SaLüH! Renovation of multi-family houses with small apartments, low-cost technical solutions for ventilation, heating and hot water
Experience show that in the renovation of residential buildings, which often have small apartments with very inhomogeneous heat supply (gas, oil or firewood stoves, electric boiler, etc., see e.g. EU project Sinfonia) a complete renovation including conversion to central heating and DHW Supply with e.g. connection to district heating, biomass boiler with or without solar thermal or groundwater heat pump is hardly possible. Measures inside the inhibited flats are often associated with number of complications (technical, legal, financial). Thus the centralization of ventilation, heating and domestic hot water (DHW) is often dropped. Unfortunately energy and cost efficient decentralized (and less invasive) solutions for mechanical ventilation (MVHR) and for heat pumps are also not available. Especially for residential buildings with small flats currently available decentralized solutions are often not feasible for space and cost reasons.
The aim of the research project SaLüH! was to provide housing associations, manufacturers of ventilation and heating systems and planners with concepts and development trends for a complete package for decentralized (flat wise) ventilation, heating and DHW supply. The concept allows for a cost-effective and simple (step by step and apartment by apartment) transition to energy efficient building services in the framework of the renovation, without restricting users in their usual living environment. A coordinated and complete renovation package consisting of thermal insulation, windows, a ventilation system with heat recovery, and heating (and possibly cooling) and domestic hot water supply was developed, which can be implemented inexpensively and with minimal intervention in the home. A simulation-based assessment of the concept with respect to the indoor air quality, the thermal comfort and energy efficiency as well as an economic evaluation was performed. Functional models for a compact hybrid mini heat pump for ventilation, heating and (optionally cooling) as well as a compact domestic hot water heat pump were developed optimized and measured in the laboratory.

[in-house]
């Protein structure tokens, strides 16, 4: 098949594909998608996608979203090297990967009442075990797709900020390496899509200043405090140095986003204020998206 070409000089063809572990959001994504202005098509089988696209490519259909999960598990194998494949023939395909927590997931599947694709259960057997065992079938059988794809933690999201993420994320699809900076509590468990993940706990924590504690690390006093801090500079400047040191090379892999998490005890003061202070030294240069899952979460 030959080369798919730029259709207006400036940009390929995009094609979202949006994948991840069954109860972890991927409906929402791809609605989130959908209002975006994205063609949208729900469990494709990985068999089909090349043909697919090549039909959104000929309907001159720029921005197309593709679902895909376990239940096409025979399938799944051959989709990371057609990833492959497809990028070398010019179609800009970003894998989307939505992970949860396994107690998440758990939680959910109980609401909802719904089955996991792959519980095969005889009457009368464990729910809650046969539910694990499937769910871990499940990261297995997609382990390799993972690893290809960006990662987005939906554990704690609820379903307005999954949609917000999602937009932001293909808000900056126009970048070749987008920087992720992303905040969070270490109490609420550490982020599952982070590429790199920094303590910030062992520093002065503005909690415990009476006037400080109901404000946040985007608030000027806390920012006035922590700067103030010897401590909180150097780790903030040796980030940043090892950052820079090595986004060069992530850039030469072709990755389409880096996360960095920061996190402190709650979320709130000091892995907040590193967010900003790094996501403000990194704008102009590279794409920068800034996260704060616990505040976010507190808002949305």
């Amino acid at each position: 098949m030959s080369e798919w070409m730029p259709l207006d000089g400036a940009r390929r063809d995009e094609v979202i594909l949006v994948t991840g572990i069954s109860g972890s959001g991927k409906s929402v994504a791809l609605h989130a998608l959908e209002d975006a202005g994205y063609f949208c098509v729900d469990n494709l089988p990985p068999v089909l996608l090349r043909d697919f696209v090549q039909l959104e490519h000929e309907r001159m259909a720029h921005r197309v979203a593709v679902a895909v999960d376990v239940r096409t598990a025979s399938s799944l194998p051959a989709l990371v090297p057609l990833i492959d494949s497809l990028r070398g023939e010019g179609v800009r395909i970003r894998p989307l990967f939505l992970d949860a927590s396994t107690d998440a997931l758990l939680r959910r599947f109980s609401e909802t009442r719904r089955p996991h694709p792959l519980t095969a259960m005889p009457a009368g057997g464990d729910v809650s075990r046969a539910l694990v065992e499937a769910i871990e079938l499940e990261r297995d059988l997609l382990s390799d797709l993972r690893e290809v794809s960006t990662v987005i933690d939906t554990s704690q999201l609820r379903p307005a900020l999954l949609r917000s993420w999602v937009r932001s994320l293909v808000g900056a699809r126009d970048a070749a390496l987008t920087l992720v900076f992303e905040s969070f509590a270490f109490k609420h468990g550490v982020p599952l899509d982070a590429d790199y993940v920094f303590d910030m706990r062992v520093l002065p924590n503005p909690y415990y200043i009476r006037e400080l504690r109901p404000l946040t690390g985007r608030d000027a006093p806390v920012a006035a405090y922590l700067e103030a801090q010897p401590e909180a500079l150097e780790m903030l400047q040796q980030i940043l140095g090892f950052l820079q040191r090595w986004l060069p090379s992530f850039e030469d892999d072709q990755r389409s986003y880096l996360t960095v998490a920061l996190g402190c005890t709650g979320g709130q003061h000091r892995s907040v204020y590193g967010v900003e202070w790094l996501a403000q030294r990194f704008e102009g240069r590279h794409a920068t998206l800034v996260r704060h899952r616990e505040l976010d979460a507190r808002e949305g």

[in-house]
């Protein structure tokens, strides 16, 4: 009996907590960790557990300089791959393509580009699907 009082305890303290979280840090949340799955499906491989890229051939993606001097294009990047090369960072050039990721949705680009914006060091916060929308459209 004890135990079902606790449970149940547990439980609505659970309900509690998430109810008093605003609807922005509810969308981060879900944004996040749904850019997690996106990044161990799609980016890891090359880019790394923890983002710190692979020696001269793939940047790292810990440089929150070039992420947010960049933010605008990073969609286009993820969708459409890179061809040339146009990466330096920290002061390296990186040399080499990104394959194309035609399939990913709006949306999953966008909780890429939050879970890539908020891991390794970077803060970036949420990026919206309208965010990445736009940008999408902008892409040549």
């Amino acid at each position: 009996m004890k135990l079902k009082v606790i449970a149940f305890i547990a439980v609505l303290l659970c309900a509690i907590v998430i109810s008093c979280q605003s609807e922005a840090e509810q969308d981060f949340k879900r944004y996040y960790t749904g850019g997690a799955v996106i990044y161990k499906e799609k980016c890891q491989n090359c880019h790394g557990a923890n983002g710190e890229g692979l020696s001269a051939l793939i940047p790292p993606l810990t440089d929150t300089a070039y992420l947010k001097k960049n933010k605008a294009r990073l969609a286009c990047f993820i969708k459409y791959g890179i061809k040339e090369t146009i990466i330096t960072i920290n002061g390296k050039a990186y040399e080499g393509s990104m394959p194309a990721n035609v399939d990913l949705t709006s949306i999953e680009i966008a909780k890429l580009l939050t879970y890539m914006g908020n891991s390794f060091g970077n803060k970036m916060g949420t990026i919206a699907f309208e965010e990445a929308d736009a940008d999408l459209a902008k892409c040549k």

In addition to the space required for the technical components for heating and DHW heating, the duct installation represents a further challenge during the refurbishment of buildings. The concept of active overflow, which with respect to the concept of extended cascade flow, offers a further reduction of required ducting and thus construction costs. The supply air is transported by means of active overflows (small sound-damped DC fans). Therefore, ceiling suspension in the hallway is not needed. The simplified air supply with active overflow elements was investigated systematically with focus on small apartments with decentralized wall-integrated heat recovery systems and design guidelines were developed. A functional model was created and measured in the laboratory with respect to the efficiency (power consumption) and sound emissions at different volume flows.